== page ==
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Learn about Fetal Alcohol Spectrum Disorders > Treatment

Working with children and families who have been affected by Fetal Alcohol Spectrum Disorders requires advocates, physicians, educators, case managers, judges, addiction professionals, counselors and adoptive families to become more aware and to act collectively in the individual’s best interest. Many of the strategies seem to be generalized for the entire spectrum but they are successful throughout the course of the life of the affected person. Depending on the specific diagnosis and age, new physical and mental health problems may occur during the lifetime that requires specific and more specialized effort. Expectations have to be realistic and appropriate to each person with FASD.

First Things First

In addition to differing approaches by population all strategies should be implemented keeping these suggestions in mind:

  • Modify the environment
  • Modify expectations
  • Think younger or think "stage not age"
  • Think perpetual innocence
  • Make the world make sense
  • Rethink, re-teach, respect
  • See people not problems

Overall Treatment Strategies

  • Assess risk factors
  • Determine the need for further evaluation
  • Appropriately refer
  • Modify treatment, education and employment plans to increase individual success

Approaches by Population

Children

Assessment Services Strategies

Diagnostic evaluation

Ongoing assessments

  • Medical
  • Mental health
  • Occupational and physical therapy
  • Speech and language
  • IQ and academic achievement

Family support

Early intervention

Case management

Modify the environment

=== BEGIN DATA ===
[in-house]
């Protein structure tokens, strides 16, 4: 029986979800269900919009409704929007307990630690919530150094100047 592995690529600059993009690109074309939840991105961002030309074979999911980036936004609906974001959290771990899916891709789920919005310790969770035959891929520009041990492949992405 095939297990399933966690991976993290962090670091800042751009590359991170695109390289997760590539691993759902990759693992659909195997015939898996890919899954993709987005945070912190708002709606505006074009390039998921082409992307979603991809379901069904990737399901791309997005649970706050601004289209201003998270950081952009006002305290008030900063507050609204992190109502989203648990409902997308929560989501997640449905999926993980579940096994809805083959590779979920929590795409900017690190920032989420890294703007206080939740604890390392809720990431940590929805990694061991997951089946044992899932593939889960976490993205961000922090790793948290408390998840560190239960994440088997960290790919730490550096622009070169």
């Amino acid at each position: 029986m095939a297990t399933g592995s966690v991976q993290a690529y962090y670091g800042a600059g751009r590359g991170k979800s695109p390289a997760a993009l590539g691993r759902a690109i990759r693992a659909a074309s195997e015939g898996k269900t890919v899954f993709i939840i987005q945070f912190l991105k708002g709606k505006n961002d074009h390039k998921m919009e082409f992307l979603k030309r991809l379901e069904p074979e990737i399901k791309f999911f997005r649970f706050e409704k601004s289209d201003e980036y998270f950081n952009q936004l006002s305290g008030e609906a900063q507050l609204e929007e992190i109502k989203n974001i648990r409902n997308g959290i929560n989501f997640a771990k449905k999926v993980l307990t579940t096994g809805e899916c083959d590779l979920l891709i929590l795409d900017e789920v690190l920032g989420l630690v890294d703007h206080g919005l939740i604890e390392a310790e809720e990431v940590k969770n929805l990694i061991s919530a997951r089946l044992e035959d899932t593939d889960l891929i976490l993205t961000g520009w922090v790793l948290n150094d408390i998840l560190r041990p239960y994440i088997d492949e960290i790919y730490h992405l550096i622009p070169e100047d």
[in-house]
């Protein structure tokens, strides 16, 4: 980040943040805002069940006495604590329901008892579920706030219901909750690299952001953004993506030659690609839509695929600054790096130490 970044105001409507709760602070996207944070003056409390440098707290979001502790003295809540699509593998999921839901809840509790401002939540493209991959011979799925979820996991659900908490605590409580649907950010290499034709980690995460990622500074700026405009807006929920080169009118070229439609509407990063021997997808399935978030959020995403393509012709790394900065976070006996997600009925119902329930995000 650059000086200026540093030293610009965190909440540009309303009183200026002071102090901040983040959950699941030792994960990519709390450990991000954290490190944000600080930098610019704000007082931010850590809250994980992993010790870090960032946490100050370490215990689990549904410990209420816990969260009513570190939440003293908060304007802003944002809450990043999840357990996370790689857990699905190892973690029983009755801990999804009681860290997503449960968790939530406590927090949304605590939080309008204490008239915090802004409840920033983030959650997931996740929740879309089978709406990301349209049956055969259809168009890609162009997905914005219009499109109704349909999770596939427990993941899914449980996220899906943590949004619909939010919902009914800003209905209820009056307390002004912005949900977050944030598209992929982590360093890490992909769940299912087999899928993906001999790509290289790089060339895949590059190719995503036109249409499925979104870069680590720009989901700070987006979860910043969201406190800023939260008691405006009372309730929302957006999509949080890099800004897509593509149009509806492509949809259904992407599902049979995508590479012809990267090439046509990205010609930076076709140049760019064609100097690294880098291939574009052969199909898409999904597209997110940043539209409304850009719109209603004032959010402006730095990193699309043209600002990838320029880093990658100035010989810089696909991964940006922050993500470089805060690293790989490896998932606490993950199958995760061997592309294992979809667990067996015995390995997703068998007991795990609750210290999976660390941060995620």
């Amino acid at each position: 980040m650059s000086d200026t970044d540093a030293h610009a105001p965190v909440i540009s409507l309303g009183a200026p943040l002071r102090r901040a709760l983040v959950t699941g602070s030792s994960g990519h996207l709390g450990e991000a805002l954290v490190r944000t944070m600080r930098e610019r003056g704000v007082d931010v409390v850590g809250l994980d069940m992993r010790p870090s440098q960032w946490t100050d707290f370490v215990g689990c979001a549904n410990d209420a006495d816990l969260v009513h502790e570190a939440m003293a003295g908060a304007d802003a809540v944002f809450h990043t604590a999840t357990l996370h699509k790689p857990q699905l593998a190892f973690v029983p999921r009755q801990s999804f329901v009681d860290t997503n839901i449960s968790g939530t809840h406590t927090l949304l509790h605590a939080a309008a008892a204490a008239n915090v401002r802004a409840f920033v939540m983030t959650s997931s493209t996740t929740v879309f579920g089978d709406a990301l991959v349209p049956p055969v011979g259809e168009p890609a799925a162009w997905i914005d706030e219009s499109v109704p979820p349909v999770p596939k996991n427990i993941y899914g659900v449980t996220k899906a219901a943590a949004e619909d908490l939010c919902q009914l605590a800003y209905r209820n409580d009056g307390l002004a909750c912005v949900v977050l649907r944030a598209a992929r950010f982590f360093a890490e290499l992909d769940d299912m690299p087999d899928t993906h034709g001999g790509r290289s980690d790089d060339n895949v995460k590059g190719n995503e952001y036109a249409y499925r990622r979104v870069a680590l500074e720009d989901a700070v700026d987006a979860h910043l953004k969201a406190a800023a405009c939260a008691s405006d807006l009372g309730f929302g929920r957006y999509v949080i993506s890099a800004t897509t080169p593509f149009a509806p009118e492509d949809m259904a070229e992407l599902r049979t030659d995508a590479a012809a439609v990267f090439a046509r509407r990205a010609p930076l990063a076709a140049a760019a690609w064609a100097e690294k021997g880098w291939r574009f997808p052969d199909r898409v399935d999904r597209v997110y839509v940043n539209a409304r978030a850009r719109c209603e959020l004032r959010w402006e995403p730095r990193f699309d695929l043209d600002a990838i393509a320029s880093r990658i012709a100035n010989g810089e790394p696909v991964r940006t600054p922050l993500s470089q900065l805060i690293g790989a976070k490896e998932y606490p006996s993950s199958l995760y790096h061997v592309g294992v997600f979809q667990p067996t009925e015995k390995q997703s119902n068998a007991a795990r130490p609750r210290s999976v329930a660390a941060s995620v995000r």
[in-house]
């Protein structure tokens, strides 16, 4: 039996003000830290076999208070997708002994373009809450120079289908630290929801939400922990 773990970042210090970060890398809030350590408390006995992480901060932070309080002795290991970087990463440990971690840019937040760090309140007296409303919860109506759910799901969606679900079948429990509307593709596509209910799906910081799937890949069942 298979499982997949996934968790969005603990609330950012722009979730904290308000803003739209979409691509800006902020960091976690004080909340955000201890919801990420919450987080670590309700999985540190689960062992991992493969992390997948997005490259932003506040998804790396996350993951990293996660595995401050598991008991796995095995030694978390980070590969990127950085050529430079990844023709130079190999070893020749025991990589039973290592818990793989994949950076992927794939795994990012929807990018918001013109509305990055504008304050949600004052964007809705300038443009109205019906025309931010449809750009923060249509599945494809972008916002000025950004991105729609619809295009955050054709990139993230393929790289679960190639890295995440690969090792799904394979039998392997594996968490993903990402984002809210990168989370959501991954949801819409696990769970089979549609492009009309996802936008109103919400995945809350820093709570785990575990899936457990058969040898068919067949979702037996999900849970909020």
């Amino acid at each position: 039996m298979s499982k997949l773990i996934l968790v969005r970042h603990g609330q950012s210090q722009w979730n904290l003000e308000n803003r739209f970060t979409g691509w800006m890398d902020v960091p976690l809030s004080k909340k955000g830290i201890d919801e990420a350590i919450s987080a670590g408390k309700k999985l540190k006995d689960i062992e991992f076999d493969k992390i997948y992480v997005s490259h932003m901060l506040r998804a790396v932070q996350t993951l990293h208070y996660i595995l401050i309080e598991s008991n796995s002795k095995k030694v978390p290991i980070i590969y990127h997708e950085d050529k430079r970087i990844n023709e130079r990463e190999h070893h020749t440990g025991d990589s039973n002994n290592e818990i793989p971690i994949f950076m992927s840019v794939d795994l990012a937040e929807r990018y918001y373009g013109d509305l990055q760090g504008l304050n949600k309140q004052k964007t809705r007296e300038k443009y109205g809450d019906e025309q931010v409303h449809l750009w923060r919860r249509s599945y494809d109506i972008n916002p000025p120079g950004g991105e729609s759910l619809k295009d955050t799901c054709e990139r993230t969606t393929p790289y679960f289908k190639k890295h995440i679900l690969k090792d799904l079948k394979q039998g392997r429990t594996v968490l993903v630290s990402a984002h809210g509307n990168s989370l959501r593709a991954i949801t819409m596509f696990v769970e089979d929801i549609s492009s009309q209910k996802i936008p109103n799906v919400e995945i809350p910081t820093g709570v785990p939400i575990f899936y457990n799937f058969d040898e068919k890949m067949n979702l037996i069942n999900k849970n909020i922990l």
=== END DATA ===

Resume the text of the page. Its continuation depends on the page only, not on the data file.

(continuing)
• Structure
  • Routine
  • Repetition
  • Support

Use literal, concrete language and check for understanding

Do not isolate the child

Adolescents

AssessmentServices Strategies

Ongoing Assessments

  • Medical
  • Mental health

Diagnostic evaluation for an FASD

Academic achievement

Social skills

Comprehension

Pre-Employment

Counseling

  • Focus on strengths
  • Address issues such as abuse, grief, stigma, self-esteem, resistance, denial, and acceptance
  • Use motivational coaching

Educational Supports

  • Inform parents of laws regarding the education of children with disabilities
  • Offer guidance for initiating an evaluation

Coaching and Mentoring

Understand the need to blame others for their problems

Start where the person is!

Assist them in adjusting to a structured program or environment and learning how to trust new people

Share rules early and often

Provide opportunities to role-play or otherwise practice appropriate social behaviors

Refusal skills training

Work with the adolescent’s school on proven home strategies

Use multiple approaches to learning

Help set and adhere to boundaries

Adults

Assessment Services Strategies

Ongoing Assessments

  • Medical
  • Mental health

Revisit Diagnosis

Employment Screens

Transition Planning and Case Management

  • Community Resources
  • Financial Support

Mentoring

Supported Employment

Family involvement

Counseling

  • Individual vs. group therapy
  • Set appropriate boundaries
  • Be aware of the client’s strengths
  • Understand the impact of abuse
  • Help the client cope with loss
  • Address the stigma associated with an FASD
  • Focus on self-esteem and personal issues
  • Address resistance, denial and acceptance

Medical and Educational Treatment Plans should include:

  • Strengths and limitations
  • Inconsistent abilities
  • Issues related to chronological vs. developmental age

Reduce stigma

Modify expectations

Modify environment

Reduce unemployment

Help make stable living arrangements

Reduce family conflict

Effective Communication

  • Check often for understanding
  • Review written materials
  • Repeat information
  • Use simple, concrete language
  • Present ideas or instructions one at a time

References Related to Treatment & Diagnosis

  • Ohio FASD Generalist Training 2005-2009, OSU Center for Learning Excellence funded by the Ohio Department of Alcohol and Drug Addiction Services
  • ACOG Drinking & Reproductive Health Prevention Tool Kit - Copyright 2006 A continuing education activity sponsored by the American College of Obstetricians and Gynecologists. Supported by the US Department of Health and Human Services, Centers for Disease Control and Prevention.
  • FASD Curriculum for Addiction Professionals Level 2, 2007, US Department of Health and Human Services, Center for Substance Abuse Prevention
  • Great Lakes FASD Regional Training Center, 2009, Framework for FASD Diagnosis